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BitBuster

What's your favorite font size?

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I dunno. People like to go on and on about their favorite TV shows, favorite bands, favorite colours, etc. Might as well have a discussion of our favorite font sizes.

 

 

I prefer size 7. Not only does it save paper, but it's easier on my eyes, for some reason. I don't like large fonts. 12-point font looks weird when you print it out. Ditto for double spacing, but perhaps that's a subject best reserved for another thread.

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7? Why not 2? Geez!

 

Now you're just being ridiculous. ;)

 

 

I've been going down the ladder. I used to be a 10 person, and then I was 8. Starting last year, I became a seven person. I wonder if I'll ever graduate (regress?) to six.

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I'll go with 12, since it looks the most natural for a word document zoomed to 90 or 100%. But it all really depends on how well it fits in with the page, so on this board since 14 is default I'll go with it to keep everything in line.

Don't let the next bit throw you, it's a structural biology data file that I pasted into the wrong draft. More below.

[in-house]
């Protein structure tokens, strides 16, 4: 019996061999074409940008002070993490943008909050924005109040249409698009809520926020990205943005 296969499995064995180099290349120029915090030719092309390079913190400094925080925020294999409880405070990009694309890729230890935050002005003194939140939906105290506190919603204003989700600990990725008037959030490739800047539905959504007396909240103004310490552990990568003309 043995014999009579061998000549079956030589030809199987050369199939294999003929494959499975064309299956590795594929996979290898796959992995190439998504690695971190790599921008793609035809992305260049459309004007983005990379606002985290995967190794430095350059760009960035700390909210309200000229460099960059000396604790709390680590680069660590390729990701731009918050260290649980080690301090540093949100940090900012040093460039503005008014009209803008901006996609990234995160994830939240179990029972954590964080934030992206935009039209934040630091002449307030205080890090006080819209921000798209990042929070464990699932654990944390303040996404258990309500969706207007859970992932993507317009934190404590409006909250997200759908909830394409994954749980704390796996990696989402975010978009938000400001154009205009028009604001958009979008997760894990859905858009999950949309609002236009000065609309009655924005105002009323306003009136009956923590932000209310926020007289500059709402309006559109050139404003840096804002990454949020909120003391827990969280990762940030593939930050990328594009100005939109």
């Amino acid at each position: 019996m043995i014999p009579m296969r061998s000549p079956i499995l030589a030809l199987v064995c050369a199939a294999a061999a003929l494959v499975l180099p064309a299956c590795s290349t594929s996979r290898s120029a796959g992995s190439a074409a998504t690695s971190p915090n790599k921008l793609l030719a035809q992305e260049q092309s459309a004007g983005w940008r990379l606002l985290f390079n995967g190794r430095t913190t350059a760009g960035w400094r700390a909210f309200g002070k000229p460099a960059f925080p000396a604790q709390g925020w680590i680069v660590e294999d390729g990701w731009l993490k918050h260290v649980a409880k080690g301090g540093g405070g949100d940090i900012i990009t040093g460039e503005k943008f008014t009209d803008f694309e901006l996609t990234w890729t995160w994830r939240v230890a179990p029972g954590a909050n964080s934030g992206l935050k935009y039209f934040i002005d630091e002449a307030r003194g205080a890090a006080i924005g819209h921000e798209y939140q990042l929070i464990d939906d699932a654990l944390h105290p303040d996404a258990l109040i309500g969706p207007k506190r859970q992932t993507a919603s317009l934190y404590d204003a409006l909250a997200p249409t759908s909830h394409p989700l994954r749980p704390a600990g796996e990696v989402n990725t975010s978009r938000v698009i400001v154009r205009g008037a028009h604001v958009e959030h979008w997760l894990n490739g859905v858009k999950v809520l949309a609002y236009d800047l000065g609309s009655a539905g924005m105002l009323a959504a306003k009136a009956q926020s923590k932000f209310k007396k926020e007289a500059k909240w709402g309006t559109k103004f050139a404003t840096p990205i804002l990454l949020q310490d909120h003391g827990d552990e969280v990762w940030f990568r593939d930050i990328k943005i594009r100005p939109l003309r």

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Calibri is my current favorite, and Arial is also pretty good since it is very generic and doesn't have all the hooks that aren't necessary for easy reading. If you want it to look like a newspaper you'd definitely use TNR, but using it on papers and classwork is just a bit overdone.

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Maybe my journalism background is what makes me gaze favorably upon TNR. Calibri is another one I dislike...maybe I'm a font Luddite (then again, I think typewriter-like fonts are the worst).